Guyana, a diverse nation

Diversity at its most obvious level concerns differences. While we may all be humans, we would be hard put to deny that we are further characterised by a surfeit of differences. Even if we were to restrict our survey to “culture”, which supposedly distinguishes us from other animals, there are so many religions, languages, traditions, values, morals, customs, etc. While equipping us with attributes that connect us with some people, at the same time, they make us different from others.
Diversity, then, is an ineradicable fact of life. It is rather anomalous, however, that recently, with the increased immigration of Muslims into a generally Christian Europe, there has been a backlash against diversity, after a period when the West as a whole had seemed to embrace diversity. The ascendancy of Donald Trump in the US presidential race demonstrates that the movement against diversity is rising there as well – and against Muslims in particular.
Interestingly, the definitive text of Islam, the Quran, offers a salutary perspective on the question of differences: “We have made you into nations and tribes that you may know each other.” Differences, therefore, were inscribed in the human condition by the Creator to facilitate recognition. If we were identical in every way, how would we distinguish between each other?
Today, Islam is bearing the brunt for being “exclusionary and assimilationist”. One has to wonder, in light of the above explicit exhortation, whether this may not be a reaction to the pressures of the exclusionist and assimilationist imperatives of the West following the Muslim Ottoman Empire’s defeat in, and subsequent colonisation after, WWI.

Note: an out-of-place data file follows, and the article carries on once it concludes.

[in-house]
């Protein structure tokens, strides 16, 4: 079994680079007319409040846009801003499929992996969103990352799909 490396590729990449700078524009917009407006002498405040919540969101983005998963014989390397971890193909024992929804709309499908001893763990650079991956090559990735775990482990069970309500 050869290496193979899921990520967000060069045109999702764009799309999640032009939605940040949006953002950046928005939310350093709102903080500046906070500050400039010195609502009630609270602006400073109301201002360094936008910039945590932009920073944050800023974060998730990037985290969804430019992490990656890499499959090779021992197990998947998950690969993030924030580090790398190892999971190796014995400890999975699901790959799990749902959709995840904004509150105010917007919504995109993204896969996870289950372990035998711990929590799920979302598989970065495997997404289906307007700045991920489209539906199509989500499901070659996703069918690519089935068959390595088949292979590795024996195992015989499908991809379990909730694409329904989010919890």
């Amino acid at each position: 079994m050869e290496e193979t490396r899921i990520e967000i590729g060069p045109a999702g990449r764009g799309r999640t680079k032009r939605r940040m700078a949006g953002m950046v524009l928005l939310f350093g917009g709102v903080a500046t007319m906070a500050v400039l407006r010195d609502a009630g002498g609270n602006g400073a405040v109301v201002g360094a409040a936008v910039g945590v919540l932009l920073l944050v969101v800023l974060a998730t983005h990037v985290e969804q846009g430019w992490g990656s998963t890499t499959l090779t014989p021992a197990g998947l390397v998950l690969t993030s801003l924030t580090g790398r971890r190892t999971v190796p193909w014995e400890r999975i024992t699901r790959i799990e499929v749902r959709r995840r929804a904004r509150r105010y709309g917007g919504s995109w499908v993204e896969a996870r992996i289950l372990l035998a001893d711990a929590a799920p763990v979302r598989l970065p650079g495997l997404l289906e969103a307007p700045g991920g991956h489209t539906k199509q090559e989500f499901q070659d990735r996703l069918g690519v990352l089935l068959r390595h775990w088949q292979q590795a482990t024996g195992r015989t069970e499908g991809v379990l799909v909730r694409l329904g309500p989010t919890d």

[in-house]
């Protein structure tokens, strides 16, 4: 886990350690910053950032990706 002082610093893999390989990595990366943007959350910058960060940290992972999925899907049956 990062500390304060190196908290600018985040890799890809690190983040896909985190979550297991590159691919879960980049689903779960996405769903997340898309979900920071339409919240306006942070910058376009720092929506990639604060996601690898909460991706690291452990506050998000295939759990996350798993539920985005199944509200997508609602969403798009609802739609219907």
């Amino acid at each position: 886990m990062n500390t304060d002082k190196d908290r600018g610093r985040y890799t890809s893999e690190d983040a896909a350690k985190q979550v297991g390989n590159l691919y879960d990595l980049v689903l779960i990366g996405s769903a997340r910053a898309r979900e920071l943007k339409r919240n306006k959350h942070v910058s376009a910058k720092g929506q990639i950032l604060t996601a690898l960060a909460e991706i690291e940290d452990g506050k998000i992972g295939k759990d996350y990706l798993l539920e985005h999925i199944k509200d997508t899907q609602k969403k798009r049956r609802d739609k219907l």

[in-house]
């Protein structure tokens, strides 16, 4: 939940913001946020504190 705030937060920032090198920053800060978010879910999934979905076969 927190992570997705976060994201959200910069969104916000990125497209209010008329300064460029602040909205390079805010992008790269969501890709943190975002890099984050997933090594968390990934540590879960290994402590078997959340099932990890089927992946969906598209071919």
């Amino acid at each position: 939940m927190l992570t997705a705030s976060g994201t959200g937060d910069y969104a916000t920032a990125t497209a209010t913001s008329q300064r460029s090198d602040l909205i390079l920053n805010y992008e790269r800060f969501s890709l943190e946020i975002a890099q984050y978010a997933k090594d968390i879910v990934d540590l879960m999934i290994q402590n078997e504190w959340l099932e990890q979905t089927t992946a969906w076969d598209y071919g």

During its four hundred years of rule, the Ottoman Empire area was an ocean of stability. Unlike their practice of allowing all groups to observe their own cultures and personal law, the European successors insisted that all groups had to assimilate into the majority (read “victorious”) culture. Uniformity, not diversity, became the standard. The epitome of this perspective became the motto of the US, the successor and inheritor of the European vision: E Pluribus Unum – out of many, one.
Interestingly, the West backed off their rejection of diversity and promotion of assimilation from the 1960s, as they became aware of the dark and violent downside of such policies. Multiculturalism became their watchword, and much goodwill was recovered – which, as was stated earlier, the new Islamic dispensations rejected as a subversive tactic.
Very sadly, however, there has been a reversal of the multicultural approach in Europe and the US, making them more like the post-Ottoman Islamic states. In both civilisations, there is a growing xenophobia against “others” who come from different cultures.
In Europe, because many – if not most – of the immigrants are Muslims, the backlash has taken an overtly anti-Islamic flavour. That this rejection of multiculturalism comes close on the heels of several wars waged in several Islamic countries by Western powers raises the suspicion that there is more in the mortar than the pestle can pound.
In Guyana, our diversity is legion, as, apart from the Indigenous peoples, we are a nation of “immigrants”, whether brought here voluntarily or otherwise. There was a time when, under colonial domination, we, too, insisted on total assimilation; but after independence, good sense came. We now actually celebrate our diversity, hence our public holidays’ calendar is dotted with commemorations of events from our various cultures.
Our school curriculum also assists in teaching acceptance of diversity by exposing us to the significance of the various beliefs and practices. Fear is always fear of the unknown, and is banished by knowledge. We have to be careful that our proclivity to slavishly adopt Western trends does not precipitate any local anxiety about our Muslim brothers and sisters, and vice versa.
In our hundreds of years of coexistence, Islam has not simply added to our diversity; it has enriched our common humanity, not to mention our Guyanese identity.